Margarete Schütte-Lihotzky and Wilhelm Schütte on the balcony of their apartment, Cili Apartman House, Izzet Paşa Sokak No. 28, Kabataş, c. 1938 (ÖGFA, Archive Wilhelm Schütte).Anonymous. “‘Cili’ kira evi. Taksim. Mimar Zeki Sayâr.” Arkitekt, no. 1, 1936, p. 1: View from the street ([url]http://dergi.mo.org.tr).Anonymous. “‘Cili’ kira evi. Taksim. Mimar Zeki Sayâr.” Arkitekt, no. 1, 1936, p. 4: View from the street of the rear of the building, which overlooked the sea ([url]http://dergi.mo.org.tr).Anonymous. “‘Cili’ kira evi. Taksim. Mimar Zeki Sayâr.” Arkitekt, no. 1, 1936, p. 6 ([url]http://dergi.mo.org.tr).Contemporary view of Cili Apartman House, Izzet Paşa Sokak No. 28, Kabataş, now Hacı Izzet Paşa Sokak No. 18, Beyoğlu (Photo: Thomas Flierl, 2019).Entrance to Cili Apartman House, Izzet Paşa Sokak No. 28, Kabataş, now Hacı Izzet Paşa Sokak No. 18, Beyoğlu (Photo: Thomas Flierl, 2019).Margarete Schütte-Lihotzky and Wilhelm Schütte in their living room, 1939, photographer unknown, 11,2 x 8,7 cm (University of Applied Arts Vienna, Collection and Archive, Inv.Nr. F/151).Margarete Schütte-Lihotzky and/or Wilhelm Schütte, Apartment in Istanbul, view from the balcony, c. 1939–1943, 7 x 7 cm (University of Applied Arts Vienna, Collection and Archive, Inv.Nr. F/152).Apartment in Istanbul, worktable, c. 1943, 6 x 6 cm (University of Applied Arts Vienna, Collection and Archive, Inv.Nr. F/142). Wilhelm Schütte's workplace with the typewriter on which he wrote his essays for the journal Arkitekt. The photograph may have been taken by Schütte.Apartment in Istanbul, dining area, c. 1943, 6 x 6 cm (University of Applied Arts Vienna, Collection and Archive, Inv.Nr. F/147). The three prints on the wall refer to trips taken by the architects to Japan and China in the 1930s.The photograph may have been taken by Wilhelm Schütte.Margarete Schütte-Lihotzky and Wilhelm Schütte (standing, 2nd left) in front of the school in Karapürsek, September 1938, photographer unknown (ÖGFA, Archive Wilhelm Schütte). Soon after their arrival, the two architects visited village schools in the wider vicinity of Ankara and Istanbul.Margarete Schütte-Lihotzky, Dr Kemal Özsan House, 1939, 51 x 43 cm (University of Applied Arts Vienna, Collection and Archive, Inv.Nr. 137/2. Reproduction: Robert Newald; © Luzie Lahtinen-Stransky). The drawing shows floor plans and views of the facades. The house should have been built in Istanbul but was never realised.Wilhelm Schütte, Ankara Yenişehir Orta Okulu [Secondary School in Ankara Yenişehir), 1.5.1939 (ÖGFA, Archive Wilhelm Schütte).Wilhelm Schütte. “Th. Fischer ve Proporsiyonlar.” [Theodor Fischer and the proportions] Arkitekt, no. 9–10, 1940, p. 224 ([url]http://dergi.mo.org.tr).Wilhelm Schütte. “Adolf Loos.” Translation Halet Çambel. Arkitekt, no. 1–2, 1941, p. 41 ([url]http://dergi.mo.org.tr).Wilhelm Schütte. “Karl Friedrich Schinkel 1781–1841. Bugün bizlere ne ifade eder?.” [Karl Friedrich Schinkel 1781–1841. What does he tell us today?] Translation: Adnan Kolatan. Arkitekt, no. 5–6, 1943, p. 131 ([url]http://dergi.mo.org.tr).Wilhelm Schütte. “Zelzele sahalarının yeniden imari hakkında düşünceler.” [Thoughts on reconstruction in earthquake zones] Arkitekt, no. 3–4, 1940, p. 75 ([url]http://dergi.mo.org.tr).Wilhelm Schütte. “Zelzele sahalarının yeniden imari hakkında düşünceler.” [Thoughts on reconstruction in earthquake zones] Arkitekt, no. 3–4, 1940, p. 77 ([url]http://dergi.mo.org.tr).Wilhelm Schütte. “Yer Depremleri Hakkında Yeni Araştırmalar.” [New findings about earthquakes] Arkitekt, no. 9–10, 1943, p. 211 ([url]http://dergi.mo.org.tr).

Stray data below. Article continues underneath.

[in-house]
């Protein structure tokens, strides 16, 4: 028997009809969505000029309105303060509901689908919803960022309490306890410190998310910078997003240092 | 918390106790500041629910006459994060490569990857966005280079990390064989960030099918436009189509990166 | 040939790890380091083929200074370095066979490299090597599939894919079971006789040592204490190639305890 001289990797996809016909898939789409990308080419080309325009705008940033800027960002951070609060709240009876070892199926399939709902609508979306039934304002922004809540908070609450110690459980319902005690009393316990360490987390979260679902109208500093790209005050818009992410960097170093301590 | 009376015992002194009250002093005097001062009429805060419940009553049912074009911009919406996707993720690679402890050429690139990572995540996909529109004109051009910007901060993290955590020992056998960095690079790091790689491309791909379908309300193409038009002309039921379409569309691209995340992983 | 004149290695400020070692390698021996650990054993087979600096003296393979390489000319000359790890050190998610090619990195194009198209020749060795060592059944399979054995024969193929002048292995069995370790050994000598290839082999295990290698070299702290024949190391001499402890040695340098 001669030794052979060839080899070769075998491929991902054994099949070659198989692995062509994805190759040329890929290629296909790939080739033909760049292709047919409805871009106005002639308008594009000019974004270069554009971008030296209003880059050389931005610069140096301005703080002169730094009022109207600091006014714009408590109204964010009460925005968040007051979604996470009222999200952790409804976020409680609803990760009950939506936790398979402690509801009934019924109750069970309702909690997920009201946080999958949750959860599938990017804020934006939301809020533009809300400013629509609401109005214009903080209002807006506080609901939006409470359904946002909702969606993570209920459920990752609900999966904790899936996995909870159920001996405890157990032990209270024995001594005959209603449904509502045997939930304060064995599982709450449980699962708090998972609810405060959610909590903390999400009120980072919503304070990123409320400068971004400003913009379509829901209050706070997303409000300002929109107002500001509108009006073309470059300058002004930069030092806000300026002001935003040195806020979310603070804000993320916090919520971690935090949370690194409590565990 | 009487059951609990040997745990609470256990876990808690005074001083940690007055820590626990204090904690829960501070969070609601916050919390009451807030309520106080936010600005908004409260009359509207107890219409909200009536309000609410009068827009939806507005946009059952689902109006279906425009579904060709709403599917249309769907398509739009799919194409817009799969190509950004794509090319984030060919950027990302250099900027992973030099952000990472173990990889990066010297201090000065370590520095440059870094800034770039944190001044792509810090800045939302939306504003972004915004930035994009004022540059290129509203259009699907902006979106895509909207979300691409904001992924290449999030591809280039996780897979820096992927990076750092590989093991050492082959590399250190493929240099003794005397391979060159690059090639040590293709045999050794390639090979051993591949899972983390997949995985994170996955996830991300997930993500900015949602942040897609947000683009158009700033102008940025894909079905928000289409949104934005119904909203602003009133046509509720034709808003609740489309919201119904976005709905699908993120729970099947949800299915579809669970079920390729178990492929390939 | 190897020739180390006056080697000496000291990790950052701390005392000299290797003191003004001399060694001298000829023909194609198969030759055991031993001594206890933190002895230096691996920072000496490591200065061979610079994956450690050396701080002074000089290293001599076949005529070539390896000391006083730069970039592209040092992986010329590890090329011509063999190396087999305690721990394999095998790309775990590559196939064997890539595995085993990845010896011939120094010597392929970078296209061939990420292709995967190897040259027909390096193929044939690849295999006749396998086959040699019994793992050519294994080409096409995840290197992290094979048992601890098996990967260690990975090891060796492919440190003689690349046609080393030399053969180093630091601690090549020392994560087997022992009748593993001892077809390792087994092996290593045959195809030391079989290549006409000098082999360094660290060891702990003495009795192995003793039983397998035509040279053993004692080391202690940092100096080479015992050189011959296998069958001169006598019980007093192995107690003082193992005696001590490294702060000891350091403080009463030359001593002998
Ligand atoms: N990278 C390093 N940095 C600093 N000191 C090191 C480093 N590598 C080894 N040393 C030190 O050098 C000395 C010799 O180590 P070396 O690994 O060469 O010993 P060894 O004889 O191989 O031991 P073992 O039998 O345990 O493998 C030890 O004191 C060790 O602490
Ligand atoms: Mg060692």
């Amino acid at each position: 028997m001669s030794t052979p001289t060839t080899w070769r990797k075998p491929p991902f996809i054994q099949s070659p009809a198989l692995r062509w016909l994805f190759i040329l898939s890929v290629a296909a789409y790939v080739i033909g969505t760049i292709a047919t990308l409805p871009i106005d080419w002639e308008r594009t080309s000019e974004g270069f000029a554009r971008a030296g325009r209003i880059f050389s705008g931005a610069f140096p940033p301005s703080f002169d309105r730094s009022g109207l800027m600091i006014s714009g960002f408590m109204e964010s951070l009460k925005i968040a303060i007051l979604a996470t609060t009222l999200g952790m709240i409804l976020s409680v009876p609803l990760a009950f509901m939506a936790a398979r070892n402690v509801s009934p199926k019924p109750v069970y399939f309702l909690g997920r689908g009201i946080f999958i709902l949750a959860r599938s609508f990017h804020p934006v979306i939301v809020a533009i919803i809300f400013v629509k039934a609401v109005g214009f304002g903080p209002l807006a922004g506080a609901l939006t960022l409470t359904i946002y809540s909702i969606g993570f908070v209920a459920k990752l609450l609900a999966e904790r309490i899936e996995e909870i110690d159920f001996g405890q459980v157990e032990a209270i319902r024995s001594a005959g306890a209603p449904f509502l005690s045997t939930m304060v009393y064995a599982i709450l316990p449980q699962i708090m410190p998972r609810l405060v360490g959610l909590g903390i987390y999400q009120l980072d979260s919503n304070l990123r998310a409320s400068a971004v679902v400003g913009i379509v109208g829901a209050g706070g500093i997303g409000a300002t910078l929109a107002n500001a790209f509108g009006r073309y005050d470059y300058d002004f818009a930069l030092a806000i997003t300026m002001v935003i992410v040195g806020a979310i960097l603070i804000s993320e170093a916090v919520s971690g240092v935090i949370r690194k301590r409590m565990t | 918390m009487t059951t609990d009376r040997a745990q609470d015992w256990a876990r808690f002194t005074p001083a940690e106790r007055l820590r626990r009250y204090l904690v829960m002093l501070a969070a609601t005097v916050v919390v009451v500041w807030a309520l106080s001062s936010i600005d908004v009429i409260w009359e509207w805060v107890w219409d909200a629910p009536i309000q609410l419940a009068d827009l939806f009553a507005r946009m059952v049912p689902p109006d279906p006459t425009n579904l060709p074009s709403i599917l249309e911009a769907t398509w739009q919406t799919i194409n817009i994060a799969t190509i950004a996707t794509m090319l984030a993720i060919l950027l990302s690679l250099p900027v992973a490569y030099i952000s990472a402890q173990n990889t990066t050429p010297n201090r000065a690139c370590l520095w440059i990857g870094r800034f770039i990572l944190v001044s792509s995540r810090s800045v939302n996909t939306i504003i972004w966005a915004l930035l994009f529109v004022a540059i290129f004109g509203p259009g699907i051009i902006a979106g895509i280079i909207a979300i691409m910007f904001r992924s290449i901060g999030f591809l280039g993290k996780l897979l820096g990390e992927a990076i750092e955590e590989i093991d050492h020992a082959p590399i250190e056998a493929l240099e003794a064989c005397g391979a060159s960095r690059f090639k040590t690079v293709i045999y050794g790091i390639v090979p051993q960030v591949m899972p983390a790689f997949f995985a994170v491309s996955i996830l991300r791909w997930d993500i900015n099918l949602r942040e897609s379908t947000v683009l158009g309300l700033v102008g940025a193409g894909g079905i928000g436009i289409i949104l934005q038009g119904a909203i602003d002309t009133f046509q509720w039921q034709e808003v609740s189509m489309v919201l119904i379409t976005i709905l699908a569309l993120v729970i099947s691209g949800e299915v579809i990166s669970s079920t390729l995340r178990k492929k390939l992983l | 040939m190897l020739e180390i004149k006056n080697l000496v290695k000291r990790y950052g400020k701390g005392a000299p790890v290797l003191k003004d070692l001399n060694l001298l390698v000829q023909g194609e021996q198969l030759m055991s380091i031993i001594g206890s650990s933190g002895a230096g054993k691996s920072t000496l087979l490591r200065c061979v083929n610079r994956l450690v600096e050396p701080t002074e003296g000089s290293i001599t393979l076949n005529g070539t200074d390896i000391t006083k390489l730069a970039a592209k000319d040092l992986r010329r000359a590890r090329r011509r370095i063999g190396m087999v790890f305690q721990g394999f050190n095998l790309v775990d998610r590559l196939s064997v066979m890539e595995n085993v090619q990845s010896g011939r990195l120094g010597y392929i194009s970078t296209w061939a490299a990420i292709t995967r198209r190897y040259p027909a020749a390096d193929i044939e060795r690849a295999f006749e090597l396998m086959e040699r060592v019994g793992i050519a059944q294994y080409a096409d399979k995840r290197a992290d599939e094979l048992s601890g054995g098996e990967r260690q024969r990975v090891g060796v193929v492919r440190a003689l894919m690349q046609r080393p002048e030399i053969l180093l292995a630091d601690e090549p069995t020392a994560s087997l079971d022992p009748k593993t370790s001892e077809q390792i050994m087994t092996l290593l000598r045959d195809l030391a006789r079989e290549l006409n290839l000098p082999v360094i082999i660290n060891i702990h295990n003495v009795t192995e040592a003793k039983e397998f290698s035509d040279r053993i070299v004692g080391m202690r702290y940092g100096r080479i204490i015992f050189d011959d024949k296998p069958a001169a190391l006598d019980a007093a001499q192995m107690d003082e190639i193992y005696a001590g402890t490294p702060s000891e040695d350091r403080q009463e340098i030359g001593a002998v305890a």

Istanbul
    Mimarî Bilgisi
    Book

    The architect Bruno Taut published his textbook Mimarî Bilgisi in 1938, only two years after his emigration to Istanbul, where he was appointed professor at the Academy of Fine Arts.

    Word Count: 29

    Bruno Taut, Mimarî Bilgisi, 1938, cover (Archive Burcu Dogramaci).
    Advertisement for Kenan Basımevi ve Klişe Fabrikası publishing and printing house which appeared in Akşam newspaper, 31 October 1937, p. 10 (https://www.gastearsivi.com). The owner Kenan Dinçman advertises the high quality of his printworks: “Son sistem makinelerle mücehhez klişe atölyesi – En mükemmel tabı makineleri ve mücellidhane takımları“.Bruno Taut. “Teknik.” Arkitekt, no. 9, 1938, p. 257 ([url]http://dergi.mo.org.tr). Taut published a preprint of Mimarî Bilgisi in Turkey's first architectural journal.Bruno Taut, Mimarî Bilgisi, 1938, bastard title (Archive Burcu Dogramaci).Bruno Taut. Mimarî Bilgisi, 1938, reference to Kenan Basımevi ve Klişe Fabrikası publishing and printing house (Archive Burcu Dogramaci).Bruno Taut. Mimarî Bilgisi, 1938, foreword by the Minister of Culture and Education, Saffet Arıkan (Archive Burcu Dogramaci).Bruno Taut. Mimarî Bilgisi, 1938, contents list (Archive Burcu Dogramaci).Bruno Taut. Mimarî Bilgisi, 1938, page 1: "Mimarî nedir? – What is architecture?" (Archive Burcu Dogramaci).Bruno Taut. Mimarî Bilgisi, 1938, page 73: Villa Katsura (Archive Burcu Dogramaci).Bruno Taut. Mimarî Bilgisi, 1938, page 73: catafalque for Atatürk’s funeral, designed by Taut (Archive Burcu Dogramaci).Bruno Taut. Mimarî Bilgisi, 1938, page 156: Şehzade mosque (Archive Burcu Dogramaci).
    Istanbul
    Festive architecture for the 15th anniversary of the Turkish Republic
    Temporary street architecture

    One of the first commissions of the architects Margarete Schütte-Lihotzky and Wilhelm Schütte, who emigrated to Istanbul in 1938, was a street architecture for the anniversary of the Turkish Republic.

    Word Count: 31

    Margarete Schütte-Lihotzky and Wilhelm Schütte, Festive decoration for the 15th anniversary of the Turkish Republic, beginning of Galata Bridge, Istanbul-Karaköy, 1938, photograph by day (ÖGFA, Archive Wilhelm Schütte).
    Margarete Schütte-Lihotzky and Wilhelm Schütte, Festival Tower, festive decoration for the 15th anniversary of the Turkish Republic, beginning of Galata Bridge, Istanbul Karaköy, 29.10.1938, design drawing, coloured pencil and pencil on tracing paper, 38,5 x 41,5 cm (University of Applied Arts Vienna, Collection and Archive, Inv.No. 134/2. Reproduction: Robert Newald; © Luzie Lahtinen-Stransky).Margarete Schütte-Lihotzky and Wilhelm Schütte, Festive decoration for the 15th anniversary of the Turkish Republic, beginning of Galata Bridge, Istanbul-Karaköy, 1938, photograph by day, Galata tower at the rear (ÖGFA, Archive Wilhelm Schütte).Margarete Schütte-Lihotzky and Wilhelm Schütte, Festive decoration for the 15th anniversary of the Turkish Republic, beginning of Galata Bridge, Istanbul-Karaköy, 1938, photograph by night (ÖGFA, Archive Wilhelm Schütte).
    Istanbul